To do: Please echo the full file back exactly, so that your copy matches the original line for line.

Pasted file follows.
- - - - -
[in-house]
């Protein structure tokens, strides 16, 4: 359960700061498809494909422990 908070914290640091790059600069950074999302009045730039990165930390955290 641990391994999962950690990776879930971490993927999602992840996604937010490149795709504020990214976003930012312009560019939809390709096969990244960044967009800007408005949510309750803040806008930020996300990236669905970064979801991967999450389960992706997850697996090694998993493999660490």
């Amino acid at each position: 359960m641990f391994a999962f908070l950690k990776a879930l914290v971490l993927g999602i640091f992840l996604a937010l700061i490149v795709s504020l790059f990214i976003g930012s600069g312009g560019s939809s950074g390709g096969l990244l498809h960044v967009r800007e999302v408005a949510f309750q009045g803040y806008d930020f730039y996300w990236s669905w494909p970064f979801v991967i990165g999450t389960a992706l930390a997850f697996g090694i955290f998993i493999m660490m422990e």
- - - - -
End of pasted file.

[in-house]
């Protein structure tokens, strides 16, 4: 359960700061498809494909422990 908070914290640091790059600069950074999302009045730039990165930390955290 641990391994999962950690990776879930971490993927999602992840996604937010490149795709504020990214976003930012312009560019939809390709096969990244960044967009800007408005949510309750803040806008930020996300990236669905970064979801991967999450389960992706997850697996090694998993493999660490």
């Amino acid at each position: 359960m641990f391994a999962f908070l950690k990776a879930l914290v971490l993927g999602i640091f992840l996604a937010l700061i490149v795709s504020l790059f990214i976003g930012s600069g312009g560019s939809s950074g390709g096969l990244l498809h960044v967009r800007e999302v408005a949510f309750q009045g803040y806008d930020f730039y996300w990236s669905w494909p970064f979801v991967i990165g999450t389960a992706l930390a997850f697996g090694i955290f998993i493999m660490m422990e």